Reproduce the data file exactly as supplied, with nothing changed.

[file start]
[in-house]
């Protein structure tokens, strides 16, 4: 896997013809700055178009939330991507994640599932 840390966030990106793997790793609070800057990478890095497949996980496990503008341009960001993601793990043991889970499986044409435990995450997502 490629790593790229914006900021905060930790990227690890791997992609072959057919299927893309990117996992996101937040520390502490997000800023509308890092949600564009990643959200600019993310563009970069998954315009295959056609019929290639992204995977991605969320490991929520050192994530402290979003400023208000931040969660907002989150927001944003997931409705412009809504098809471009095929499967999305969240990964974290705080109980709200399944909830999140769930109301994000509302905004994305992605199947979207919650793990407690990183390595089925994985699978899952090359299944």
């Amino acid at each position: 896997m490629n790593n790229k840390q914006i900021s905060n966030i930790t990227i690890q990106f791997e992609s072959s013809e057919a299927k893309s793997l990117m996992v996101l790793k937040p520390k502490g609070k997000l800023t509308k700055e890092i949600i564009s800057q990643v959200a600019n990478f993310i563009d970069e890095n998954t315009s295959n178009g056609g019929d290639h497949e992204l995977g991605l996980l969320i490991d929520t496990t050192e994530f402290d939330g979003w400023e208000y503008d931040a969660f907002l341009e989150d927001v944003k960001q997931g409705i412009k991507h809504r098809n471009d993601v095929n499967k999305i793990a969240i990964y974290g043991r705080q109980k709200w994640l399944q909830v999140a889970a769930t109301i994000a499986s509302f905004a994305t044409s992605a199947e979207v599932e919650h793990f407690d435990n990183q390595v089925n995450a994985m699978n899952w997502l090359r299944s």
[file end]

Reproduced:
[in-house]
């Protein structure tokens, strides 16, 4: 896997013809700055178009939330991507994640599932 840390966030990106793997790793609070800057990478890095497949996980496990503008341009960001993601793990043991889970499986044409435990995450997502 490629790593790229914006900021905060930790990227690890791997992609072959057919299927893309990117996992996101937040520390502490997000800023509308890092949600564009990643959200600019993310563009970069998954315009295959056609019929290639992204995977991605969320490991929520050192994530402290979003400023208000931040969660907002989150927001944003997931409705412009809504098809471009095929499967999305969240990964974290705080109980709200399944909830999140769930109301994000509302905004994305992605199947979207919650793990407690990183390595089925994985699978899952090359299944």
């Amino acid at each position: 896997m490629n790593n790229k840390q914006i900021s905060n966030i930790t990227i690890q990106f791997e992609s072959s013809e057919a299927k893309s793997l990117m996992v996101l790793k937040p520390k502490g609070k997000l800023t509308k700055e890092i949600i564009s800057q990643v959200a600019n990478f993310i563009d970069e890095n998954t315009s295959n178009g056609g019929d290639h497949e992204l995977g991605l996980l969320i490991d929520t496990t050192e994530f402290d939330g979003w400023e208000y503008d931040a969660f907002l341009e989150d927001v944003k960001q997931g409705i412009k991507h809504r098809n471009d993601v095929n499967k999305i793990a969240i990964y974290g043991r705080q109980k709200w994640l399944q909830v999140a889970a769930t109301i994000a499986s509302f905004a994305t044409s992605a199947e979207v599932e919650h793990f407690d435990n990183q390595v089925n995450a994985m699978n899952w997502l090359r299944s």